Massive efforts by admission departments, deans, and college presidents are devoted to gaming the U.S. News ranking system, published every August. This includes everything from manipulating who is considered a part-time student (which raises the reported performance of full-time students) to giving students temporary research jobs in order to raise the placement score reported to U.S. News. But the easiest single way to raise rankings is by enrolling students with ever higher SAT scores.

If the average score of your entering freshman class increases, the U.S. News ranking will probably improve, too. And if your ranking goes up, the presumed prestige of the college will follow. More kids will apply, more applicants will choose your college rather than brand X, and, best of all, more families will pay sticker price….

Will admission to one of the elite colleges guarantee a prosperous future — or just a mountain of debt?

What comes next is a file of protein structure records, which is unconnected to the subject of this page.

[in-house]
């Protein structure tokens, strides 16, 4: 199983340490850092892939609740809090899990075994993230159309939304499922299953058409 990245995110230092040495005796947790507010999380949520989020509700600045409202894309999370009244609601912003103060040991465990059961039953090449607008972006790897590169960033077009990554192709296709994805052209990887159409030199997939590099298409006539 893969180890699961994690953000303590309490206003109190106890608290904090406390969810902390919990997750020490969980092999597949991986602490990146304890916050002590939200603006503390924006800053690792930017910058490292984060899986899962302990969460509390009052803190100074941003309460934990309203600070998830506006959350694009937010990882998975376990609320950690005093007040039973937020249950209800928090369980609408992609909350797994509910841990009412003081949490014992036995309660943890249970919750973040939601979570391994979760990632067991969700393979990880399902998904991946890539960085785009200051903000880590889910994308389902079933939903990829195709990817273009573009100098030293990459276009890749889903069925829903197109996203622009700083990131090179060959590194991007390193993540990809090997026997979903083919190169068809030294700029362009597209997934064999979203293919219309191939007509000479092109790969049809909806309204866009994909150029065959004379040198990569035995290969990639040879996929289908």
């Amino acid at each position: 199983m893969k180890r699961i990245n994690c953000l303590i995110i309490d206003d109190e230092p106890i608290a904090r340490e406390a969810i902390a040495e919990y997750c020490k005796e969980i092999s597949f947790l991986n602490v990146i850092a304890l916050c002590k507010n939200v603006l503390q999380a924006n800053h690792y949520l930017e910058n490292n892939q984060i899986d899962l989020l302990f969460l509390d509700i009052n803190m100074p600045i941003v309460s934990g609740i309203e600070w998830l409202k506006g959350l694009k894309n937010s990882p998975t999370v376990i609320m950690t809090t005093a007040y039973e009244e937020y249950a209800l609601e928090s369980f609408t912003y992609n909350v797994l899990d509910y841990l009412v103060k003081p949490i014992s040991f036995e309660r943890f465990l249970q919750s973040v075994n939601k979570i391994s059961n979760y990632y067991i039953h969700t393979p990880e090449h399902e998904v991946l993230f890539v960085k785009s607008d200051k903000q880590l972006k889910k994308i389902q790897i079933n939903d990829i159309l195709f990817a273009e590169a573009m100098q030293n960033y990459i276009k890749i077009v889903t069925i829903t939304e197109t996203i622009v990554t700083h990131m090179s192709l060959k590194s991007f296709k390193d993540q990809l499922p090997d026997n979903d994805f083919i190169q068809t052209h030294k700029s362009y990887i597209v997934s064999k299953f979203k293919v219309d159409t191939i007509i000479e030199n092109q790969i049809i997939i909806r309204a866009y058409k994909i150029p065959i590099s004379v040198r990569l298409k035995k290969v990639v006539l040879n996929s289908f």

Every striver mother and father knows the rules when it comes time to shop for a college. These are so deeply embedded in the subconscious of affluent, highly educated parents that their wisdom is rarely questioned.
If your kid is bright enough, you shoot for the Ivies, Stanford or MIT. If those are out of reach, you aim your child at other prestigious private institutions — Duke, the University of Chicago, Georgetown or some other brand-name, liberal arts college that doesn’t let just anybody in the door. If all else fails, you might consider a top-ranked state university, but only as a last resort.
Money should be no object, not when it comes to something as important as your child’s education. Paying those tuition bills may sabotage your ability to save for retirement or necessitate a second mortgage on your house. But, in the end, your goal should be to send your kid to the most exclusive, impressive option available. The payoff is obvious: In a society that likes to think of itself as a meritocracy, the Ivies and other selective private schools offer a shortcut to the top. They promise an instant pedigree, future wealth and an opportunity to mix with the country’s next generation of movers and shakers.